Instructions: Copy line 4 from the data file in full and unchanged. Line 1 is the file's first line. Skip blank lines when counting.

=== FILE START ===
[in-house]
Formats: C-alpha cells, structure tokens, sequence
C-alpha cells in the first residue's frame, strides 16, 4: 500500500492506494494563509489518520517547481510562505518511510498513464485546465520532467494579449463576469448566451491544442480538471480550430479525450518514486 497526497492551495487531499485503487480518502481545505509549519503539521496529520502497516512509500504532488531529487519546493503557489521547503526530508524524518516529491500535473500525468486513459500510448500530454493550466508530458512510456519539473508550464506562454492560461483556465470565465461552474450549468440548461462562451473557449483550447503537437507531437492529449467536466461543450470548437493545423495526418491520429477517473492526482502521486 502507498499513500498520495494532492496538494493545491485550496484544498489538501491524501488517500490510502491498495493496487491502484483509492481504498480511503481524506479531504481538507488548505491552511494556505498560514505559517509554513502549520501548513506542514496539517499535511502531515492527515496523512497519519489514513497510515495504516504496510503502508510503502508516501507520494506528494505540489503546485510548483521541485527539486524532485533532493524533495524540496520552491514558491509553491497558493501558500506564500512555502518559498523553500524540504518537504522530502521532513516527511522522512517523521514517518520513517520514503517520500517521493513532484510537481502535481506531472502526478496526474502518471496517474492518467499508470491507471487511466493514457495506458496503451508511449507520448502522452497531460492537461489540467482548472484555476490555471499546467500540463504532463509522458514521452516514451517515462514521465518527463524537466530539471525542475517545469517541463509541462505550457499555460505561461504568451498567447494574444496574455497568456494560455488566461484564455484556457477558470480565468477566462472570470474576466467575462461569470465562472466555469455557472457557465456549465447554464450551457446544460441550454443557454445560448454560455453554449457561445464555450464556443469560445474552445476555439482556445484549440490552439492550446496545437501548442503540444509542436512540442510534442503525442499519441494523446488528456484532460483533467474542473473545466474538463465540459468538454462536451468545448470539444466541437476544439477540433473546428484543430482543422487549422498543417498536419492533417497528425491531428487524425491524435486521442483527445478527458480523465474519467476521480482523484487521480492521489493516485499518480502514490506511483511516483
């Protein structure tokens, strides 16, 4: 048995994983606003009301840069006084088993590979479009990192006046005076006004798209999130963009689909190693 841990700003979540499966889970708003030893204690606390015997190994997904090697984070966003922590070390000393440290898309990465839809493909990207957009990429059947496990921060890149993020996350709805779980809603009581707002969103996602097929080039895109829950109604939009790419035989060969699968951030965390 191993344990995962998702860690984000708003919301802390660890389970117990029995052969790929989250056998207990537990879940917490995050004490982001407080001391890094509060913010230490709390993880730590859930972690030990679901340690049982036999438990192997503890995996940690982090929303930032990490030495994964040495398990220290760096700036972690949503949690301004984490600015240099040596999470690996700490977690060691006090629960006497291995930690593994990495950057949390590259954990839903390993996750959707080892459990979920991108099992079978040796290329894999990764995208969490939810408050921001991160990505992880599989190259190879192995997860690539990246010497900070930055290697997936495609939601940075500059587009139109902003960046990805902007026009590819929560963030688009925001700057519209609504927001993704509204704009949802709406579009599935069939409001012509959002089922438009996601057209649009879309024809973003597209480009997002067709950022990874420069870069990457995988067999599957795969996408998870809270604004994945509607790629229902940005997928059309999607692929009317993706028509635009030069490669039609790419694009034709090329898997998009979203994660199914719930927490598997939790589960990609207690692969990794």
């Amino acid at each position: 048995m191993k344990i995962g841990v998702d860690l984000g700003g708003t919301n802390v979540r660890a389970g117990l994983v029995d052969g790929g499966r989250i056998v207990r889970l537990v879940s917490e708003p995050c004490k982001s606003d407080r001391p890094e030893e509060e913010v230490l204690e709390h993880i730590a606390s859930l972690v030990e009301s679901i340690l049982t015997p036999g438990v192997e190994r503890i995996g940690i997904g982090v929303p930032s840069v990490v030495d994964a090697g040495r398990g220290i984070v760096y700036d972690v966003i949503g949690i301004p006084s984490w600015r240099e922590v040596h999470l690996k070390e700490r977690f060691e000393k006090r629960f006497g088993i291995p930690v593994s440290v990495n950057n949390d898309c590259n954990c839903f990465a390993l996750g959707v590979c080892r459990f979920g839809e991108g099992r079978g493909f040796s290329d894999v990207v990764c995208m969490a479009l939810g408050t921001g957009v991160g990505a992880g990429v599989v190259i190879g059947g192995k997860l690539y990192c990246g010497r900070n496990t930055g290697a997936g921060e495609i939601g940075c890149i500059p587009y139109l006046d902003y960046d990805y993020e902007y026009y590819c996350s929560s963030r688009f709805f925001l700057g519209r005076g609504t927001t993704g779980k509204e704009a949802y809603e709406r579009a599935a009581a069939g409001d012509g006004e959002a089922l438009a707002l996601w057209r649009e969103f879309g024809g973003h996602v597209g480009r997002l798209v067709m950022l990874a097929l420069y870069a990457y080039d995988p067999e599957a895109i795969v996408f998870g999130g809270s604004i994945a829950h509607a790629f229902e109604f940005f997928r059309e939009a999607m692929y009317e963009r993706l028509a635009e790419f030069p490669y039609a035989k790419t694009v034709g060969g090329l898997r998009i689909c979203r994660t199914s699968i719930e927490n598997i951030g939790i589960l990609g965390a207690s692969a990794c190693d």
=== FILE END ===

């Protein structure tokens, strides 16, 4: 048995994983606003009301840069006084088993590979479009990192006046005076006004798209999130963009689909190693 841990700003979540499966889970708003030893204690606390015997190994997904090697984070966003922590070390000393440290898309990465839809493909990207957009990429059947496990921060890149993020996350709805779980809603009581707002969103996602097929080039895109829950109604939009790419035989060969699968951030965390 191993344990995962998702860690984000708003919301802390660890389970117990029995052969790929989250056998207990537990879940917490995050004490982001407080001391890094509060913010230490709390993880730590859930972690030990679901340690049982036999438990192997503890995996940690982090929303930032990490030495994964040495398990220290760096700036972690949503949690301004984490600015240099040596999470690996700490977690060691006090629960006497291995930690593994990495950057949390590259954990839903390993996750959707080892459990979920991108099992079978040796290329894999990764995208969490939810408050921001991160990505992880599989190259190879192995997860690539990246010497900070930055290697997936495609939601940075500059587009139109902003960046990805902007026009590819929560963030688009925001700057519209609504927001993704509204704009949802709406579009599935069939409001012509959002089922438009996601057209649009879309024809973003597209480009997002067709950022990874420069870069990457995988067999599957795969996408998870809270604004994945509607790629229902940005997928059309999607692929009317993706028509635009030069490669039609790419694009034709090329898997998009979203994660199914719930927490598997939790589960990609207690692969990794």